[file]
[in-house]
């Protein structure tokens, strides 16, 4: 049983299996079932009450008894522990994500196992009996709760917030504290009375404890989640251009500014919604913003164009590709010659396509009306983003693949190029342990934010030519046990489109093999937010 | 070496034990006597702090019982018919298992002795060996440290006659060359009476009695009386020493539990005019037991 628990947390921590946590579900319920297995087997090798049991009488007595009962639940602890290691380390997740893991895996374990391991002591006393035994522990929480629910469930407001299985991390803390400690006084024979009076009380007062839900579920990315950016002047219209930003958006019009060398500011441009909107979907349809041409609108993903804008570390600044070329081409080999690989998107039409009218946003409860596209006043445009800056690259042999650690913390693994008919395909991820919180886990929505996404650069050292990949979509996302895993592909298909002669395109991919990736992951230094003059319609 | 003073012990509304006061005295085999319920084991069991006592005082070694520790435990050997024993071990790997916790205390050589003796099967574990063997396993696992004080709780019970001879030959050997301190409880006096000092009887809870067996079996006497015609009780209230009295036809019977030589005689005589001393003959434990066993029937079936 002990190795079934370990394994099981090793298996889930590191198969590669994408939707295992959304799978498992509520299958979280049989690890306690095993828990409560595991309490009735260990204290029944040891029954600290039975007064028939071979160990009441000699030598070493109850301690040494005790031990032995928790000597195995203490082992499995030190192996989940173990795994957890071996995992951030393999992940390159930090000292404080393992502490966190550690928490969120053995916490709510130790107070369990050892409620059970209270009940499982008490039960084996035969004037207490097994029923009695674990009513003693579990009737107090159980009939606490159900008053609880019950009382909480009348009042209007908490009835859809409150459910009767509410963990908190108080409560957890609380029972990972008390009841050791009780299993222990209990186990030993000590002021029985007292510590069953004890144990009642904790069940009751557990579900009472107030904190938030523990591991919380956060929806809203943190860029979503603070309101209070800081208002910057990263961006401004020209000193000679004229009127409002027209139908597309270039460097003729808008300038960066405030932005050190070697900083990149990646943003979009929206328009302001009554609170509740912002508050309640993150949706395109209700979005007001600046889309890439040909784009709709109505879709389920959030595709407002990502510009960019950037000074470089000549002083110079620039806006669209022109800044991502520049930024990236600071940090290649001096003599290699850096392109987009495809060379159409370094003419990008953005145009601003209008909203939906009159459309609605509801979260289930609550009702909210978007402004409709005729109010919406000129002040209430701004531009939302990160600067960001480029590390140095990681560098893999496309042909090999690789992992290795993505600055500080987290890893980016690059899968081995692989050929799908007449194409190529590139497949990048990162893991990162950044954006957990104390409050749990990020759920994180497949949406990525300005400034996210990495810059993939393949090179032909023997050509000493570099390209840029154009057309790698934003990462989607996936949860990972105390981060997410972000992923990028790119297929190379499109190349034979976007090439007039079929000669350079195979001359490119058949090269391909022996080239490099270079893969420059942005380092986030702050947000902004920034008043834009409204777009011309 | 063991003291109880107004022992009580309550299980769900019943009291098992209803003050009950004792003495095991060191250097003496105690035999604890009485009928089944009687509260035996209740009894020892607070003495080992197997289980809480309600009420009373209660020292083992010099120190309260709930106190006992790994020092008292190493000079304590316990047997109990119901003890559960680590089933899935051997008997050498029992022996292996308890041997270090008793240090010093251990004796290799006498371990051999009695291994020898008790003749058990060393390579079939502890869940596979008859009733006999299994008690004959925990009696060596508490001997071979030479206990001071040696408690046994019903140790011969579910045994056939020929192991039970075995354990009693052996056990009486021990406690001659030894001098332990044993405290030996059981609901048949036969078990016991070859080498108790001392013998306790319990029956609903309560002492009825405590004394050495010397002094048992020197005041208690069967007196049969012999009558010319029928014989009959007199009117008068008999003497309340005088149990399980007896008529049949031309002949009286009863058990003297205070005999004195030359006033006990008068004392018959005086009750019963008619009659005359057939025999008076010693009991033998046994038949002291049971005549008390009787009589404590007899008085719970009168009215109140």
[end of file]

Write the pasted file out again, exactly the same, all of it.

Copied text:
[in-house]
């Protein structure tokens, strides 16, 4: 049983299996079932009450008894522990994500196992009996709760917030504290009375404890989640251009500014919604913003164009590709010659396509009306983003693949190029342990934010030519046990489109093999937010 | 070496034990006597702090019982018919298992002795060996440290006659060359009476009695009386020493539990005019037991 628990947390921590946590579900319920297995087997090798049991009488007595009962639940602890290691380390997740893991895996374990391991002591006393035994522990929480629910469930407001299985991390803390400690006084024979009076009380007062839900579920990315950016002047219209930003958006019009060398500011441009909107979907349809041409609108993903804008570390600044070329081409080999690989998107039409009218946003409860596209006043445009800056690259042999650690913390693994008919395909991820919180886990929505996404650069050292990949979509996302895993592909298909002669395109991919990736992951230094003059319609 | 003073012990509304006061005295085999319920084991069991006592005082070694520790435990050997024993071990790997916790205390050589003796099967574990063997396993696992004080709780019970001879030959050997301190409880006096000092009887809870067996079996006497015609009780209230009295036809019977030589005689005589001393003959434990066993029937079936 002990190795079934370990394994099981090793298996889930590191198969590669994408939707295992959304799978498992509520299958979280049989690890306690095993828990409560595991309490009735260990204290029944040891029954600290039975007064028939071979160990009441000699030598070493109850301690040494005790031990032995928790000597195995203490082992499995030190192996989940173990795994957890071996995992951030393999992940390159930090000292404080393992502490966190550690928490969120053995916490709510130790107070369990050892409620059970209270009940499982008490039960084996035969004037207490097994029923009695674990009513003693579990009737107090159980009939606490159900008053609880019950009382909480009348009042209007908490009835859809409150459910009767509410963990908190108080409560957890609380029972990972008390009841050791009780299993222990209990186990030993000590002021029985007292510590069953004890144990009642904790069940009751557990579900009472107030904190938030523990591991919380956060929806809203943190860029979503603070309101209070800081208002910057990263961006401004020209000193000679004229009127409002027209139908597309270039460097003729808008300038960066405030932005050190070697900083990149990646943003979009929206328009302001009554609170509740912002508050309640993150949706395109209700979005007001600046889309890439040909784009709709109505879709389920959030595709407002990502510009960019950037000074470089000549002083110079620039806006669209022109800044991502520049930024990236600071940090290649001096003599290699850096392109987009495809060379159409370094003419990008953005145009601003209008909203939906009159459309609605509801979260289930609550009702909210978007402004409709005729109010919406000129002040209430701004531009939302990160600067960001480029590390140095990681560098893999496309042909090999690789992992290795993505600055500080987290890893980016690059899968081995692989050929799908007449194409190529590139497949990048990162893991990162950044954006957990104390409050749990990020759920994180497949949406990525300005400034996210990495810059993939393949090179032909023997050509000493570099390209840029154009057309790698934003990462989607996936949860990972105390981060997410972000992923990028790119297929190379499109190349034979976007090439007039079929000669350079195979001359490119058949090269391909022996080239490099270079893969420059942005380092986030702050947000902004920034008043834009409204777009011309 | 063991003291109880107004022992009580309550299980769900019943009291098992209803003050009950004792003495095991060191250097003496105690035999604890009485009928089944009687509260035996209740009894020892607070003495080992197997289980809480309600009420009373209660020292083992010099120190309260709930106190006992790994020092008292190493000079304590316990047997109990119901003890559960680590089933899935051997008997050498029992022996292996308890041997270090008793240090010093251990004796290799006498371990051999009695291994020898008790003749058990060393390579079939502890869940596979008859009733006999299994008690004959925990009696060596508490001997071979030479206990001071040696408690046994019903140790011969579910045994056939020929192991039970075995354990009693052996056990009486021990406690001659030894001098332990044993405290030996059981609901048949036969078990016991070859080498108790001392013998306790319990029956609903309560002492009825405590004394050495010397002094048992020197005041208690069967007196049969012999009558010319029928014989009959007199009117008068008999003497309340005088149990399980007896008529049949031309002949009286009863058990003297205070005999004195030359006033006990008068004392018959005086009750019963008619009659005359057939025999008076010693009991033998046994038949002291049971005549008390009787009589404590007899008085719970009168009215109140």